(ii) a real GO bus facility in St. Catharines, funded substantially the federal government, and
(iii) real-time bus information.  

None of these action items have come to fruition.  So, please, let’s stop this folly of half hour service on weekends; the passengers on Route 12 are from Missouri.  For raising false hopes, again, no marks are awarded.

As for remaining “committed to improving our communications”, perhaps Mr. Baynie can have someone in Station Ops explain why timetables were removed from Route 12 bus stops — at least two weeks ago.  When the matter was raised on Twitter, Metrolinx’s Media Relations Manager said "Staff promised to send to the team".  As of this writing, there appears to be no evidence of “the team” responding — another Passenger Charter violation.  So, for making unsubstantiated claims, no marks are awarded.

In summary, this submission from Mr. Baynie is at best anemic.  Let’s recall his words in his original message to This Crazy Train:

“There’s lots in it to investigate but please let your readers know that I have staff looking into it to track down the causes and will ensure there are remedies in place.”

We all agree that there is much to investigate on Route 12.  However, relying on head office staff to provide “remedies” without venturing into the field will resolve nothing.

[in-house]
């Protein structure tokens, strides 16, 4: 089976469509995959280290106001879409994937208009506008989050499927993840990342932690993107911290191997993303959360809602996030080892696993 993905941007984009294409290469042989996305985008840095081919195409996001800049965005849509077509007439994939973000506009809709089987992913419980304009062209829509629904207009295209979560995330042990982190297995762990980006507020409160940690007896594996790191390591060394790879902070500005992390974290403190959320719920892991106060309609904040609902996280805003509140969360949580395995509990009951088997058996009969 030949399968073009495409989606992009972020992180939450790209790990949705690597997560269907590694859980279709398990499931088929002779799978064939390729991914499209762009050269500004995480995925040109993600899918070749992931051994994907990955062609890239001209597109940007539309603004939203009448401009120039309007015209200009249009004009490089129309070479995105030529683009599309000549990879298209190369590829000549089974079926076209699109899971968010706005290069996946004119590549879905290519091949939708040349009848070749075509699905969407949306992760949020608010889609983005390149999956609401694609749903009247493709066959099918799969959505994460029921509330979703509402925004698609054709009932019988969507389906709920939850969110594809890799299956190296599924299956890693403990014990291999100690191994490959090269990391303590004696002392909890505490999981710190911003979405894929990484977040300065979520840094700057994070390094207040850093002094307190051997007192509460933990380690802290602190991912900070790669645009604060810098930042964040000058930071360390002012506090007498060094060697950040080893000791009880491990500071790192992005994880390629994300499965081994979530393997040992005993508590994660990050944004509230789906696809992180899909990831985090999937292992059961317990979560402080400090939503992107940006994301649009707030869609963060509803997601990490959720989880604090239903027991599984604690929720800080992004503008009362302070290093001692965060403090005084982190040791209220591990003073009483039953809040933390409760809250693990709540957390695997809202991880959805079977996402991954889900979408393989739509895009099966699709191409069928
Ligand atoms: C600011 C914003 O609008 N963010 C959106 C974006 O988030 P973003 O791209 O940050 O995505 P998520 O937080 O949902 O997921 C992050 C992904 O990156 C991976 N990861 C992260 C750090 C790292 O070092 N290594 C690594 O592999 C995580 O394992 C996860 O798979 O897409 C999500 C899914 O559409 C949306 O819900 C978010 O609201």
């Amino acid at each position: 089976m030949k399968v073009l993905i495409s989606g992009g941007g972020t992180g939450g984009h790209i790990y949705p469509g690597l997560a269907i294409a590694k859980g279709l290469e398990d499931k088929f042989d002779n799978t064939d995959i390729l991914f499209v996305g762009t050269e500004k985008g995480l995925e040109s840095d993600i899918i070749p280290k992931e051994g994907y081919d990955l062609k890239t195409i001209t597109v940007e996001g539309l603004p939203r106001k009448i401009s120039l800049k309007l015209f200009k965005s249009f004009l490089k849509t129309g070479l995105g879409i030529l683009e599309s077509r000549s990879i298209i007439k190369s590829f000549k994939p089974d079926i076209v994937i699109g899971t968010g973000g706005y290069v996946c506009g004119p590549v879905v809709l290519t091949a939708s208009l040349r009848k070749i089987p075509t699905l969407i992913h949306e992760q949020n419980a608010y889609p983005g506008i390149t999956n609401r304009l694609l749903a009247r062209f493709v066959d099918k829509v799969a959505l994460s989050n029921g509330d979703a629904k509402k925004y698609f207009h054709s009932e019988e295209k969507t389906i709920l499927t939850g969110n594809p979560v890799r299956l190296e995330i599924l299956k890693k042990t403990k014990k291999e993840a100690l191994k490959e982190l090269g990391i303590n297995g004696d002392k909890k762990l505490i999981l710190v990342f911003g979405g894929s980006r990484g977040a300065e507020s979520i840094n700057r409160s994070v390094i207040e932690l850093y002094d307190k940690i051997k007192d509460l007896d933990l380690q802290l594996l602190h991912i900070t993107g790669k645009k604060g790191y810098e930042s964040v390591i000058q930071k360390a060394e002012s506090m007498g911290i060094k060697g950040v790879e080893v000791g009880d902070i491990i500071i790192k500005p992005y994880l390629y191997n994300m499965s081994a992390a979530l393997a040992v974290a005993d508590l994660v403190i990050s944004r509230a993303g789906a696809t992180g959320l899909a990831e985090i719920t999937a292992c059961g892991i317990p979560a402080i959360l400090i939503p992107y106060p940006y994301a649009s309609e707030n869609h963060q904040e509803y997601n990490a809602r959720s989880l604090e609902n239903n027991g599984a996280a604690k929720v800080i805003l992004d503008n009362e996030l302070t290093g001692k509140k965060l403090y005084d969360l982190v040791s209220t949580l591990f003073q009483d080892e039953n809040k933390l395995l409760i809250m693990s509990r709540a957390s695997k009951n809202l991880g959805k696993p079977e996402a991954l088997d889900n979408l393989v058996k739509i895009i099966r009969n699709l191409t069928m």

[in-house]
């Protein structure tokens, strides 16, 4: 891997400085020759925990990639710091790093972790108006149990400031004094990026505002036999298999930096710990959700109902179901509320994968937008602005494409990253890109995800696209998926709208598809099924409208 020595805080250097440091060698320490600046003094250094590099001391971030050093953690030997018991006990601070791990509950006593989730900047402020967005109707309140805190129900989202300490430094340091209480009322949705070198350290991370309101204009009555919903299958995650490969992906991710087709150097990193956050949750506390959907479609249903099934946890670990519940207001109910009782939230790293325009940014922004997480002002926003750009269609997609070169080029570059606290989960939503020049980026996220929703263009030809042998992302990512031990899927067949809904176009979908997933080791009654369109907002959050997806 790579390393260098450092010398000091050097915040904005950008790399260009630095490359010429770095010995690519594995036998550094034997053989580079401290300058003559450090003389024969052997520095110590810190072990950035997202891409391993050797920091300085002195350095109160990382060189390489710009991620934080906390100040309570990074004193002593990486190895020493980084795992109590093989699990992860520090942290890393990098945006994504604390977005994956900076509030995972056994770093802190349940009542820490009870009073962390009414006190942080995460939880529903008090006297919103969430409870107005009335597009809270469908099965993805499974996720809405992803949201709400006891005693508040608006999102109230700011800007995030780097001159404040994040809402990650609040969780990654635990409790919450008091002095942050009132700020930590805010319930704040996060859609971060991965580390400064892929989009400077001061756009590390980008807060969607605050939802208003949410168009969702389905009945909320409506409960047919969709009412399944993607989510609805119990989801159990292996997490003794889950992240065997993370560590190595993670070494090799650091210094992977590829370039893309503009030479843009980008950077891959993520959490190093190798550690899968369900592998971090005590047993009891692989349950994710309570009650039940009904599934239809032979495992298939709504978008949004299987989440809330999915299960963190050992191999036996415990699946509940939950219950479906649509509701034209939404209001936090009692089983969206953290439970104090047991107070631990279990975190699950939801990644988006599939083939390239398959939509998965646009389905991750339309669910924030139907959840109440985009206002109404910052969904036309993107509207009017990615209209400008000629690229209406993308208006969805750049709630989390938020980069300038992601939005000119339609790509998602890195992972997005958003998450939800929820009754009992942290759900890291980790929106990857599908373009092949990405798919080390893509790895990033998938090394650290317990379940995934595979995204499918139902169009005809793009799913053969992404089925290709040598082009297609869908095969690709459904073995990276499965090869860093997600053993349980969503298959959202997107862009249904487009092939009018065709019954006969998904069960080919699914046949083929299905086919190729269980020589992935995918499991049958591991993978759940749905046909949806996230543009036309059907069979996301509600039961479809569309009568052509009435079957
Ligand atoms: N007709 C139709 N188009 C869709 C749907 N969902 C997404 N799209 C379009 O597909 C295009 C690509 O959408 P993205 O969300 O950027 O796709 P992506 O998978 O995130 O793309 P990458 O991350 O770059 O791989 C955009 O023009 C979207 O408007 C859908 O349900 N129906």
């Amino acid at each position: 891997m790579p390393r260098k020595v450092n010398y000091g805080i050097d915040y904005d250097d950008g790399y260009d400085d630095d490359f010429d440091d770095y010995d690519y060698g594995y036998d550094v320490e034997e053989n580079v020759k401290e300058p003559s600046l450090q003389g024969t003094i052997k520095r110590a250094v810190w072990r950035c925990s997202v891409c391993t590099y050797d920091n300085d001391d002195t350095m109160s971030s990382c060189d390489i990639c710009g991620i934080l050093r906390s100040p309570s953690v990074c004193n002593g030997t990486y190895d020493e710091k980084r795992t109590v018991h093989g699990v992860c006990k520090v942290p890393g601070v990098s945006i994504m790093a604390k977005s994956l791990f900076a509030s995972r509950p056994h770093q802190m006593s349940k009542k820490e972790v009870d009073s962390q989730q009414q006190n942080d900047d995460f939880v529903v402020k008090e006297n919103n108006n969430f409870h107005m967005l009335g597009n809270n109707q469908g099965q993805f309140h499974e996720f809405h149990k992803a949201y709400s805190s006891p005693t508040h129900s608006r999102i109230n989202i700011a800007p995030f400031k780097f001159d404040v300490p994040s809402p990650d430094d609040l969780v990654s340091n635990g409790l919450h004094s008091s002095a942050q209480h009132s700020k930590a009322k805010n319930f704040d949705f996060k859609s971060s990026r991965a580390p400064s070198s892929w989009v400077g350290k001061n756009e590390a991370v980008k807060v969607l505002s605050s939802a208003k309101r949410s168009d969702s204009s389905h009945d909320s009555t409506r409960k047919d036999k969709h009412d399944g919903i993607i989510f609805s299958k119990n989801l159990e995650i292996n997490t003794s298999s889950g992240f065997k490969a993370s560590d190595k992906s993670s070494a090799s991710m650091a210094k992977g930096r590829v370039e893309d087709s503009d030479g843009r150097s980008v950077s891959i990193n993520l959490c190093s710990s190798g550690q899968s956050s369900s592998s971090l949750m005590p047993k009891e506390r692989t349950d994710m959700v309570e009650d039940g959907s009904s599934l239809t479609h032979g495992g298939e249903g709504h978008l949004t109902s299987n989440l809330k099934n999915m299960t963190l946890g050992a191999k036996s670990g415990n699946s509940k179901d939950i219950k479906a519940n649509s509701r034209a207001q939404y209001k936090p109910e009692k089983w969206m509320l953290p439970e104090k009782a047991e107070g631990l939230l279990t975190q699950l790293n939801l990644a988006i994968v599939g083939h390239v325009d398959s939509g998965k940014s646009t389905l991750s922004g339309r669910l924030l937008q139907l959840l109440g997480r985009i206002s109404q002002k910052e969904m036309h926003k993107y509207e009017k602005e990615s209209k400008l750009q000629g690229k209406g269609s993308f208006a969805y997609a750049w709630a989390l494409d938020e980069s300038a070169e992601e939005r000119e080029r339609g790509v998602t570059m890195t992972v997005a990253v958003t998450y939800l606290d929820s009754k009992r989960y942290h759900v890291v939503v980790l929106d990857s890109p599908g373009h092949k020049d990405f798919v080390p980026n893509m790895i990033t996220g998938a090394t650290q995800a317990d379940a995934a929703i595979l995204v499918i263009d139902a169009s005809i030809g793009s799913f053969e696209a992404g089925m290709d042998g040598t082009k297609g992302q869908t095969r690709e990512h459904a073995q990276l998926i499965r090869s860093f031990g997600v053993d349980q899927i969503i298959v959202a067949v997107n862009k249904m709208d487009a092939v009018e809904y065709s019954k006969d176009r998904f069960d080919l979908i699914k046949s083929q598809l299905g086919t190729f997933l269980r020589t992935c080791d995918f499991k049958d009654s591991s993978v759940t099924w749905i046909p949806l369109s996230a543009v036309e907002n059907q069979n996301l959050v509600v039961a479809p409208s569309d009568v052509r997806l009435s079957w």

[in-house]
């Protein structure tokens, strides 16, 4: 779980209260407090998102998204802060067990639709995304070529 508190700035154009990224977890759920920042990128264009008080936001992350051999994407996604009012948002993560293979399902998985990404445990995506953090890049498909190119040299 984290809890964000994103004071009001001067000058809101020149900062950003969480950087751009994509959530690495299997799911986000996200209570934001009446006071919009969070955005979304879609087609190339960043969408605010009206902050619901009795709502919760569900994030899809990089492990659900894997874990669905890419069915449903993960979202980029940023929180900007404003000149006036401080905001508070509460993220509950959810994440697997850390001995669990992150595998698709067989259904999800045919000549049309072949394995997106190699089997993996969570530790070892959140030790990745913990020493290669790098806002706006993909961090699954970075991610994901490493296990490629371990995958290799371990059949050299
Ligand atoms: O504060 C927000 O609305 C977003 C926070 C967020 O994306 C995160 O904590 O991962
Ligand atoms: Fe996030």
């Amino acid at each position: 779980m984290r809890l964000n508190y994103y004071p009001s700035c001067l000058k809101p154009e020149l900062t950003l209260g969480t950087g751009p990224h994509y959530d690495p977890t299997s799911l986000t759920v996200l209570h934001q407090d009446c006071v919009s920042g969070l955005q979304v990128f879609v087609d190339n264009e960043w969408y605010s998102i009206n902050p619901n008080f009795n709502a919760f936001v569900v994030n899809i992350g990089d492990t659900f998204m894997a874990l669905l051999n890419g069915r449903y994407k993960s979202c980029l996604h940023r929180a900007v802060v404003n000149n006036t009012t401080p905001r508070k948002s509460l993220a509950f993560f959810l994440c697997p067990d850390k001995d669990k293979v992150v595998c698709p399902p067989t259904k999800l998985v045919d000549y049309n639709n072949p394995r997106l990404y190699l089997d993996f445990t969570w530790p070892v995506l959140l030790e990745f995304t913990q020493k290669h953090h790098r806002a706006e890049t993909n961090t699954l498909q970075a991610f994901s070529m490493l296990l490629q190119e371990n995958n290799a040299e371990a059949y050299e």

We at TCT Academy look forward to reviewing Mr. Baynie’s future homework assignments.


FRED said...


C.J. Smith said...

The passengers on Route 12 are carrying some pretty large cannons these days.

Anonymous said...

Just a thought instead of bitching on here, has the writer considered contacting GO directly... you know, how it should work.

C.J. Smith said...

So my blog is not important? Is what you're implying. Gee, thanks.

Squiggles said...

The thing is Anon: most people have.

They get the runaround and out of frustration, people contact CJ.

And guess what? Things are then resolved.

Make things public, get results.

C.J. Smith said...

(*puts her horn away).

G-man said...

I'm pretty sure the anon statement was from a GO employee with butt hurt. I on the other hand feel that stories of service embarrassments on a website read by thousands of GO and non-GO passengers drives more action than submitting complaints through an online form that NOBODY outside GO reads. Things get escalated but a lot of things seem to get swept under the rug. Go TCT!